BTW: You said that you're a graphic artist. Have you ever tried to learn photoshop?
     
    Last edited: Mar 24, 2018
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  3. Mr Allen

    Mr Allen Well-Known Member V.I.P Member

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    I'm looking for work at the moment.

    Not having much luck at the moment because nobody will employ a 41 year old disabled Aspie with a 3 page CV of voluntary work, plus I can't work full time for physical and financial reasons.

    Equal opportunities my arse, they say that because they have to, they don't actually mean it IMO.
     
    Last edited: May 5, 2018
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  4. Gritches

    Gritches The Happy Dog V.I.P Member

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    Sounds like you're in a large metro area. I don't know how much of an option it is (now or in the future) but consider a rural area, far away from any big cities.

    If I were in your situation, I would look at job postings online for towns in areas I've never heard of or been to, and not just one or two but dozens or hundreds. Odds are, a small company in Dinkytown, Wyoming needs someone to sit in a nice quiet back office and do clerical work, and guess what? Rent in Dinkytown is $500/mo for a 2 bedroom apartment.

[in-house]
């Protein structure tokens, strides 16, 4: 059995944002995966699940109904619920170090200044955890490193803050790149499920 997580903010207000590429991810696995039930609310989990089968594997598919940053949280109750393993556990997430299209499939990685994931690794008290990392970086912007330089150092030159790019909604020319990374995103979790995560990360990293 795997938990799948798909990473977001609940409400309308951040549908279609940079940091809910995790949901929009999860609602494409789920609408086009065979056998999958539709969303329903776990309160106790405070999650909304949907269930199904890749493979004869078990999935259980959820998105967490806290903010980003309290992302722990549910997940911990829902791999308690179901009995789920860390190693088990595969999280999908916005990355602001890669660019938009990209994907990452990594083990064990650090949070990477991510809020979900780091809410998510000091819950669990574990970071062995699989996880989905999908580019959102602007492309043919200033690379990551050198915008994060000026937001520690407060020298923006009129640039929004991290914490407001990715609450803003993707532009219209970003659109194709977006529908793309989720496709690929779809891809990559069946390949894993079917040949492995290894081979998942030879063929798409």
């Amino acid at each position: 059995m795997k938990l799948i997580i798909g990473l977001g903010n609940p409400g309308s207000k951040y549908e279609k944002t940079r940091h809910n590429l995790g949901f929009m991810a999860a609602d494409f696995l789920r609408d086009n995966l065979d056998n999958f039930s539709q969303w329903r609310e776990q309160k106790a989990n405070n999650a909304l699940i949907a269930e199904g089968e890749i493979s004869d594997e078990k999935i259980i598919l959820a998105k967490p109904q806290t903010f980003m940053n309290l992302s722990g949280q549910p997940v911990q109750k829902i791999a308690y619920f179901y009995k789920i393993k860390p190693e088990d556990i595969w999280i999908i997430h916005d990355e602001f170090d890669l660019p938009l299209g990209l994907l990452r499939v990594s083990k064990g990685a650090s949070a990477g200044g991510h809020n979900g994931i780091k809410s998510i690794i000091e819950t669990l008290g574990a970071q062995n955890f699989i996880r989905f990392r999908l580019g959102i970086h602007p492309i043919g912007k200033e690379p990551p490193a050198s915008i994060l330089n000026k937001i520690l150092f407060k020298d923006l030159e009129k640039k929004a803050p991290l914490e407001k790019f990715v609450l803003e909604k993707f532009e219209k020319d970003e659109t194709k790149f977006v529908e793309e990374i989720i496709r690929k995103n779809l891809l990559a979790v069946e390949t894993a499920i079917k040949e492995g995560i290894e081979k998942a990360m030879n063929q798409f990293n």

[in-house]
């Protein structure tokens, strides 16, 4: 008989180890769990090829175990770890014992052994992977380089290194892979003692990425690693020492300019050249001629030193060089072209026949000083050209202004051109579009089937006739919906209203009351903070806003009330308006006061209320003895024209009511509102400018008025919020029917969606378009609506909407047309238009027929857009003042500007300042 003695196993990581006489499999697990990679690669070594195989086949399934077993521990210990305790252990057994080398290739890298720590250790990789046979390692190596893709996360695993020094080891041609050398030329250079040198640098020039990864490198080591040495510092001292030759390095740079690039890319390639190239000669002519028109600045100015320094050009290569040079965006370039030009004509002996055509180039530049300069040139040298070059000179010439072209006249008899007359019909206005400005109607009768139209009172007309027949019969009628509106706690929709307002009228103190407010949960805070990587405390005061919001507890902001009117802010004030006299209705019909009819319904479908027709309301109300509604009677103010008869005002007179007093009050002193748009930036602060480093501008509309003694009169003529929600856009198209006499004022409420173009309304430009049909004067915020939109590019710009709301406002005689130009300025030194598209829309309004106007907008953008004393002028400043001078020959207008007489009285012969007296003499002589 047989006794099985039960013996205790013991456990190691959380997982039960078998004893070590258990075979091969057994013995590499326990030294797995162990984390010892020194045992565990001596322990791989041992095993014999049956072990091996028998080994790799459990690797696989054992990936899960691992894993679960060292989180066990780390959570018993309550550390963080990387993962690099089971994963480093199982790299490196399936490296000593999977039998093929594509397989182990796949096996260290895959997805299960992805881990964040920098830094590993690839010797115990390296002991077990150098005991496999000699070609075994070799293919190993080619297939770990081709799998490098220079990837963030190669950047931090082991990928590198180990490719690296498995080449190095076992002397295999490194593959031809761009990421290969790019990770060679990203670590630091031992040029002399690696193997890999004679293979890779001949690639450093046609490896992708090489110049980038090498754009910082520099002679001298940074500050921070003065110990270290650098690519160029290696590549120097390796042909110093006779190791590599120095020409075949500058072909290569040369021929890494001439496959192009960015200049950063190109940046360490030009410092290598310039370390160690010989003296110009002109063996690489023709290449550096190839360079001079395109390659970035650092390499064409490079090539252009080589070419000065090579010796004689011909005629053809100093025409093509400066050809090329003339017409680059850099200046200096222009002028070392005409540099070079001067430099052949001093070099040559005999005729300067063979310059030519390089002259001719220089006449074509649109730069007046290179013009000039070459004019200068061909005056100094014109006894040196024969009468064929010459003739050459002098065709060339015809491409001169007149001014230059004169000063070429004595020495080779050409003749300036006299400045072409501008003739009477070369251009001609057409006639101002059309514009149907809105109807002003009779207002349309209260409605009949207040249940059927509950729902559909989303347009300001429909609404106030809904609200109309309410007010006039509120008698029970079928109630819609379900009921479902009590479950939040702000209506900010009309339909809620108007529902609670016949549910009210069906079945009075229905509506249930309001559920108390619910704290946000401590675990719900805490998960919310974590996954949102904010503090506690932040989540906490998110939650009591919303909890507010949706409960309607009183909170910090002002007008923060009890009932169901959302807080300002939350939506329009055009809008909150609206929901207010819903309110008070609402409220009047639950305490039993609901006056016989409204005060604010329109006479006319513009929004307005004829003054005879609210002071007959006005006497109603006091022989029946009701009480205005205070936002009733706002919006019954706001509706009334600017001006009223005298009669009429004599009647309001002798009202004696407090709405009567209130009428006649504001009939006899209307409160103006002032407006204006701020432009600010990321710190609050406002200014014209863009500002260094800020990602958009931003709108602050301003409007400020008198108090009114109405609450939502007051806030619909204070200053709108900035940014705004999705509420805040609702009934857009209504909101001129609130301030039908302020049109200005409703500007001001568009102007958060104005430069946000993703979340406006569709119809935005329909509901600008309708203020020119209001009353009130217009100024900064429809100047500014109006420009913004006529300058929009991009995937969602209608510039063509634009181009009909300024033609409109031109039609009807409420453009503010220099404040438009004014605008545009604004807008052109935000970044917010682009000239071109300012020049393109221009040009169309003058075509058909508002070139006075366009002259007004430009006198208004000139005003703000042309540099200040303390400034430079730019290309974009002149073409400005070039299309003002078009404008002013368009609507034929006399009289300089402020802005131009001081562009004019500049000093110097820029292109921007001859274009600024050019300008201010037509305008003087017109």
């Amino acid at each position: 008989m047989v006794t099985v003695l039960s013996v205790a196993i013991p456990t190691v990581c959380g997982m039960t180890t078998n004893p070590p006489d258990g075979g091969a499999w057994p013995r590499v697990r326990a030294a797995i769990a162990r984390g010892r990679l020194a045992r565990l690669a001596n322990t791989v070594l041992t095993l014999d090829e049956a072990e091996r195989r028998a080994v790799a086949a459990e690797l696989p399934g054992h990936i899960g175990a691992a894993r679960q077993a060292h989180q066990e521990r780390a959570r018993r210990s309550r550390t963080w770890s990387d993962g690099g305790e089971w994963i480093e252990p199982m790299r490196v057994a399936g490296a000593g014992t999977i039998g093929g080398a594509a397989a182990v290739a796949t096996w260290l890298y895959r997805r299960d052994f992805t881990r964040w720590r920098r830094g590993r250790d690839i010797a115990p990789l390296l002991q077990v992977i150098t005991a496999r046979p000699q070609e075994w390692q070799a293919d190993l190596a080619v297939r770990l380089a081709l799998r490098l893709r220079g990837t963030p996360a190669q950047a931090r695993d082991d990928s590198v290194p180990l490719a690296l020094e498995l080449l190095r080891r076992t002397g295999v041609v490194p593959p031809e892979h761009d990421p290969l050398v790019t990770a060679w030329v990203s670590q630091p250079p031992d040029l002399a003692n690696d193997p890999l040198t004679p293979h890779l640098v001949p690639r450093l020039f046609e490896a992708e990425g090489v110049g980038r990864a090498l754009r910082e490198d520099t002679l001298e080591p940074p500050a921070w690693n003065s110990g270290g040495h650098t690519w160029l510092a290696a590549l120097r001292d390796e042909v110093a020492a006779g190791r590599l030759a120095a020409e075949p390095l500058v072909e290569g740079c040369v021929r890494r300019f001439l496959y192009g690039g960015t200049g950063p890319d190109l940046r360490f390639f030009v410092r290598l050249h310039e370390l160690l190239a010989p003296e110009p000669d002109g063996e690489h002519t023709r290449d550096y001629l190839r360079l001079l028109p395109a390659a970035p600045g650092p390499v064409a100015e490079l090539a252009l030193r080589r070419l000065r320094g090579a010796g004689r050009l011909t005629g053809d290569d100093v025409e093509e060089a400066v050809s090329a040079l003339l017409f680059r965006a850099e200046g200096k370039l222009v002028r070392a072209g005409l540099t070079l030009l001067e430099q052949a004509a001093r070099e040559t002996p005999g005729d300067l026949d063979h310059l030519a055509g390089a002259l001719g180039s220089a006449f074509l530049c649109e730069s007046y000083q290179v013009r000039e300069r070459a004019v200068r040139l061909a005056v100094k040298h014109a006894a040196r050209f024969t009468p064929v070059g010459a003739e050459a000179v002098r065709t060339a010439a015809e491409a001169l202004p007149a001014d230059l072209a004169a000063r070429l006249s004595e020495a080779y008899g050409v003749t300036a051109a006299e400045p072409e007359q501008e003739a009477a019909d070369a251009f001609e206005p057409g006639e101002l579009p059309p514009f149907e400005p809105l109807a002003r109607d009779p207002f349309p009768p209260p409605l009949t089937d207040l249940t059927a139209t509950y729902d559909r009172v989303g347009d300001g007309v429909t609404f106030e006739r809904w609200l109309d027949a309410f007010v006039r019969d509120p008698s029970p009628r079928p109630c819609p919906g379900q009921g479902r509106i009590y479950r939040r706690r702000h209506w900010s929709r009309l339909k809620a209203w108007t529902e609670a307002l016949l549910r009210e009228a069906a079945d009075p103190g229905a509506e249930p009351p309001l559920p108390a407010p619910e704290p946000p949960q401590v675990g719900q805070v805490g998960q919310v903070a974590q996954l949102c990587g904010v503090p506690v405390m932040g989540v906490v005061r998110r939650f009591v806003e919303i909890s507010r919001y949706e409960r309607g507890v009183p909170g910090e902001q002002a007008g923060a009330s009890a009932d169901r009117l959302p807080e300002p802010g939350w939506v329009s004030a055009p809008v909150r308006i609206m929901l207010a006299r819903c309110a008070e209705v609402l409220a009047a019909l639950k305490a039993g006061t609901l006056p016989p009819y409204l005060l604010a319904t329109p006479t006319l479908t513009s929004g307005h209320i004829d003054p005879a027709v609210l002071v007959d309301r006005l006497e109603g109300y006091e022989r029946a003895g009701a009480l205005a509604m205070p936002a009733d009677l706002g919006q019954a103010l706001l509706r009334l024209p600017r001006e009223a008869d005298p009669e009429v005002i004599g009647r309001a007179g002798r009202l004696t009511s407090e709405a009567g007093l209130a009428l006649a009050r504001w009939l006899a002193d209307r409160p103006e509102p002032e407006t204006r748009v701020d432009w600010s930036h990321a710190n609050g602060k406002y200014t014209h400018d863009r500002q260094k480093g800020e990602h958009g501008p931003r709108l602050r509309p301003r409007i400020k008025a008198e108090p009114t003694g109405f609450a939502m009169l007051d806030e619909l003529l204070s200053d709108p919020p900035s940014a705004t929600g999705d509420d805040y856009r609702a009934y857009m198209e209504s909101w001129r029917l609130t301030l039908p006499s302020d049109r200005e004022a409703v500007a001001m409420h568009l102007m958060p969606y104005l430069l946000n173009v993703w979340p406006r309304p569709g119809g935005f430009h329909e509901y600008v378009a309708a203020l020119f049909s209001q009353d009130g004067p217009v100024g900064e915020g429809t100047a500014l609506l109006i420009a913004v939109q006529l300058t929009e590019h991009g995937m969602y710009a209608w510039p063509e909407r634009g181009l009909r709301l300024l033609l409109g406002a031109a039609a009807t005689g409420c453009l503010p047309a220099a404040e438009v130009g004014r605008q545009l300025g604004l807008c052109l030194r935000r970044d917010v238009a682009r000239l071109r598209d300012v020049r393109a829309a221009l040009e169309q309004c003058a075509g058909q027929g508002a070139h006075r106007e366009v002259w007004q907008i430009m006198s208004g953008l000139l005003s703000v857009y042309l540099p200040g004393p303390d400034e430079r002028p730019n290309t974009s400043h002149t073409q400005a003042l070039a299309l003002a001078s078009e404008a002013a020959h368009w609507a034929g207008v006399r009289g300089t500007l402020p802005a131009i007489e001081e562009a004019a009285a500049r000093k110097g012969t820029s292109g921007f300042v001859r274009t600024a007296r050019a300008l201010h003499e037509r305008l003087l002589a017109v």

If not Dinkytown, Wyoming, then maybe a company in Littletown, Iowa has an opening in a job that sounds Aspie-friendly. If not there, maybe Miniville, Tennessee. Or Smallsburg, Missouri. You get the picture. If you don't have at least a 4-year degree and an impressive resume, I wouldn't be looking to make a life in a large metro area. But rural areas are filled with possibilities if you aren't picky about where.
     
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  5. Mary Anne

    Mary Anne Well-Known Member V.I.P Member

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    I am glad you all understood my issues! I would love to move far away (fire watch tower ranger in huge remote wilderness of national park sounds perfect). Life is very complicated. I am in my 60s. No money. Health problems as well. Cannot live on what SSI disability gives ($750/month) unless I live in my car! (A looming possibility) Subsidized housing is 100% impossible in my city....unless you are coming out of a long stay from nursing home. ). Huge debts. I am so screwed. I took the only job I could get at the greatest wage. It’s not a living wage either. It’s horrible. I used up my sick and personal days for mental health, or blizzard snow storms. Every minute is misery there. I can’t afford to quit. I asked for sensory accodidations after I was hired, to no success.